Distorted reality, altered sensory perceptions and thought processes as well as concentration disorders over a longer period of time can be signs of an increased risk of psychosis. In fact, as many as 20 to 30 per cent of people with symptoms of this kind develop psychosis over the course of three years. By recognising and treating the symptoms early, a deterioration of the condition and a psychotic development can be prevented or delayed. With the "VOICE" project, Barbara Hinterbuchinger from the Department of Psychiatry and Psychotherapy at MedUni Vienna and University Hospital Vienna is raising awareness of the importance of recognising psychosis at an early stage.
As part of the "VOICE - giving people at increased risk of psychosis a voice" project, psychiatrists from the Division of Social Psychiatry at the Department of Psychiatry and Psychotherapy worked together with people at increased risk of psychosis (UHR = Ultra-High Risk for Psychosis) who were or are being treated at the outpatient clinic for the early detection of psychosis at MedUni Vienna and University Hospital Vienna (Head: Nilufar Mossaheb). This type of scientific work is called participatory, in which research is carried out not on, but together with patients, who contribute their expertise as "co-researchers with lived experience".
"I feel like I’m in a dream" - "I hear my thoughts in my head as if they were being spoken out loud by a voice." - "I no longer have a sense of time. - "Sometimes I see shadows in the corner of my eye or hear someone calling my name even though no one is there." - "Completely everyday situations suddenly seem threatening." These are just a few examples of how UHR sufferers describe the changes in their thoughts and feelings. Although such symptoms can also be indicators of other (treatable) mental illnesses, if they occur with a certain frequency and intensity, they can indicate an increased risk of psychosis. According to current data, around 20 to 30 per cent of people with symptoms of this kind develop psychosis over the course of three years.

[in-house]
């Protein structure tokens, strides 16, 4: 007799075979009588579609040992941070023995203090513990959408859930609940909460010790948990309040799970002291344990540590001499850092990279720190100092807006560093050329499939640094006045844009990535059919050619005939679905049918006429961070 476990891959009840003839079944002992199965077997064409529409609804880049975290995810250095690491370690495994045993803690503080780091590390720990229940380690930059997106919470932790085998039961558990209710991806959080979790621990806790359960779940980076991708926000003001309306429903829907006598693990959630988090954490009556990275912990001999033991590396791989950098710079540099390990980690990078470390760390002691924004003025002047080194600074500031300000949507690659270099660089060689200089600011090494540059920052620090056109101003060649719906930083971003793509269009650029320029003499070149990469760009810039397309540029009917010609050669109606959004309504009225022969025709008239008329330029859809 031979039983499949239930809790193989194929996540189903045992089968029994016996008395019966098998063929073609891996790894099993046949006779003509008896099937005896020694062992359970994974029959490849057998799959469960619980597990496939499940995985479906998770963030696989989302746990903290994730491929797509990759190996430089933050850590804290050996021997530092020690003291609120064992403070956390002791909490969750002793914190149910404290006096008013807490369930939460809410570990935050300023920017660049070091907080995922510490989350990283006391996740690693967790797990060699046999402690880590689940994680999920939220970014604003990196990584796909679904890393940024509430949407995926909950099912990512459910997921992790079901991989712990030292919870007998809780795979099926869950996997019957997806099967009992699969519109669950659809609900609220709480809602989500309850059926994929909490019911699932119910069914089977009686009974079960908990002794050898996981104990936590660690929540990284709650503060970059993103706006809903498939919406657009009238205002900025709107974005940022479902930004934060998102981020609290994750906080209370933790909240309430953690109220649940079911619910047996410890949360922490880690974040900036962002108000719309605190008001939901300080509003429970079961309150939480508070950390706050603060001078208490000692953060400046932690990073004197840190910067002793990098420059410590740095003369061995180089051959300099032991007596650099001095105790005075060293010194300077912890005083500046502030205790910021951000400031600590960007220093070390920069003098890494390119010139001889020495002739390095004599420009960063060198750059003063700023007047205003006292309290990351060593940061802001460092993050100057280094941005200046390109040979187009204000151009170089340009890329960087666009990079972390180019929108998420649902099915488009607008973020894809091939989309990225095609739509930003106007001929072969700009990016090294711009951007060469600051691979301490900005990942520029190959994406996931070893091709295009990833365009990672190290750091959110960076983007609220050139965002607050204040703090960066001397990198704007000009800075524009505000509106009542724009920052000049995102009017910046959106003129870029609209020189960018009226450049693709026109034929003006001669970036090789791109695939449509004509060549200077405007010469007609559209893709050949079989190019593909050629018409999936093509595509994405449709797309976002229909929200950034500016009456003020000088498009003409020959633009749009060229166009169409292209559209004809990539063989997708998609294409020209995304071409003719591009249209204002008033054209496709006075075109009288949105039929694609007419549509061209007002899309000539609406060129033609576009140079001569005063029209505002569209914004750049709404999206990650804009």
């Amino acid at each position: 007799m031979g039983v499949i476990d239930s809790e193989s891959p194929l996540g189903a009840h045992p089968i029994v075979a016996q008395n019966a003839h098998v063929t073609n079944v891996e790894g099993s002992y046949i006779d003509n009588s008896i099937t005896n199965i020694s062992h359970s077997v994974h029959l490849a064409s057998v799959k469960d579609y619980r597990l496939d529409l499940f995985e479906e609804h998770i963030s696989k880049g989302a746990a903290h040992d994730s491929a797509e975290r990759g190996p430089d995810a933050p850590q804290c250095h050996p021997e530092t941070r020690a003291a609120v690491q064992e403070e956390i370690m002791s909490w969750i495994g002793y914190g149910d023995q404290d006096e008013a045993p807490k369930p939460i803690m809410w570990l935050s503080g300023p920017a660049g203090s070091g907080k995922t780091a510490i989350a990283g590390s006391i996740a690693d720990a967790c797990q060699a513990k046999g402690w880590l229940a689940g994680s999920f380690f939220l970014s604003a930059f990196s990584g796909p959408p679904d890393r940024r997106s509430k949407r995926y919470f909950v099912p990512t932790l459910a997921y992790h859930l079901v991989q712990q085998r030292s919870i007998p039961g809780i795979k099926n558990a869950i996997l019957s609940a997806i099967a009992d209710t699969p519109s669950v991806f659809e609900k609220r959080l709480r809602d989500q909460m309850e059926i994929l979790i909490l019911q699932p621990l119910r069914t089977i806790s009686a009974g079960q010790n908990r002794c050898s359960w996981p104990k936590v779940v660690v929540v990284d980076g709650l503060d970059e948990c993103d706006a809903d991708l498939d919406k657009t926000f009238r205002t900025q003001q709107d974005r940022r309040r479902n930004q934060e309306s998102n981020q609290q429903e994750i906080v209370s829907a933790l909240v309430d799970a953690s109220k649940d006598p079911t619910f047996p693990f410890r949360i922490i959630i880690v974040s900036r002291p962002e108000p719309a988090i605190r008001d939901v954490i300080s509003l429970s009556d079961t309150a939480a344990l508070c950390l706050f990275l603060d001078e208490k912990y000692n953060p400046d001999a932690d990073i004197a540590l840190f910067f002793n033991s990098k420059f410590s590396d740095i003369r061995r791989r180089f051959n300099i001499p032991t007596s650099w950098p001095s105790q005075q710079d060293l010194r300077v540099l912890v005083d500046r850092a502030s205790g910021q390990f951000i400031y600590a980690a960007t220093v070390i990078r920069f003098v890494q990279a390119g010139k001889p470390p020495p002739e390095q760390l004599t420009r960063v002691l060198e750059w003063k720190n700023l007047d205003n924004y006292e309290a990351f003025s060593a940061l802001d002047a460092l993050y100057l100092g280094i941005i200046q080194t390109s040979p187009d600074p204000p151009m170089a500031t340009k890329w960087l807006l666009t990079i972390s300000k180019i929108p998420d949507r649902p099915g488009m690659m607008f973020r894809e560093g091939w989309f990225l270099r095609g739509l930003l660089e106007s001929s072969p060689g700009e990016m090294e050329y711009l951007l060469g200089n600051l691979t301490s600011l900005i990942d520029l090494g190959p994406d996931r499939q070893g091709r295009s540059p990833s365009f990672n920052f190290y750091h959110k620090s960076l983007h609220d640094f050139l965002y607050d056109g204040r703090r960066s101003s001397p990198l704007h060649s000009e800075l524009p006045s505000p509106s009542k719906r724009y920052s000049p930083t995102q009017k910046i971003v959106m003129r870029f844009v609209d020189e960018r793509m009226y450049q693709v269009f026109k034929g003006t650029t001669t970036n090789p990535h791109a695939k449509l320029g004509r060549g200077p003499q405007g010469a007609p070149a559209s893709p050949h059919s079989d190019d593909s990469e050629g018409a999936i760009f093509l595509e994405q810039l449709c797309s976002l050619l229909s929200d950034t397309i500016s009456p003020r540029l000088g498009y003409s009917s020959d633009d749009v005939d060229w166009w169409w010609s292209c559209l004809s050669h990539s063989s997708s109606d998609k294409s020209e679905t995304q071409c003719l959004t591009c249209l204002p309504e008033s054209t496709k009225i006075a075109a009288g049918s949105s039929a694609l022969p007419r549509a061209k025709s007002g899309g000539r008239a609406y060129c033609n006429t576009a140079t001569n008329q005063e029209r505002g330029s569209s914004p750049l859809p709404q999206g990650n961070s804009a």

Early and targeted clarification is important
In order to determine whether there is a risk of psychosis or another psychiatric illness, early examinations in specialised facilities are important. In addition to manifest psychotic illnesses such as schizophrenia, which are characterised by hallucinations and delusional symptoms, there are also conditions with attenuated psychotic symptoms that may occur less frequently or intensely, but are still associated with a high level of suffering. "By recognising and treating the symptoms early, a worsening of the symptoms and a psychotic development can be prevented or delayed. In particular, it is important to improve the quality of life and treat possible restrictions in everyday life, education or work for those affected. The outpatient clinic for the early detection of psychosis at MedUni Vienna and Vienna General Hospital is one of the few specialised facilities in Austria that can specifically identify an increased risk of psychosis," says Barbara Hinterbuchinger.
The incidence of psychosis and other mental illnesses has risen recently, particularly among adolescents and young adults. Early detection and preventive approaches, the benefits of which have been proven in studies, are also becoming increasingly important in psychiatry. The treatment of early symptoms not only aims to alleviate symptoms, but regular monitoring can also lead to a faster diagnosis and therefore a better prognosis of the illness.
Support points for those affected:
Psychosocial services, crisis intervention centres, Rat auf Draht (for children and adolescents), registered specialists, psychiatric outpatient clinics
,,VOICE - Menschen mit erhöhtem Psychoserisiko eine Stimme geben"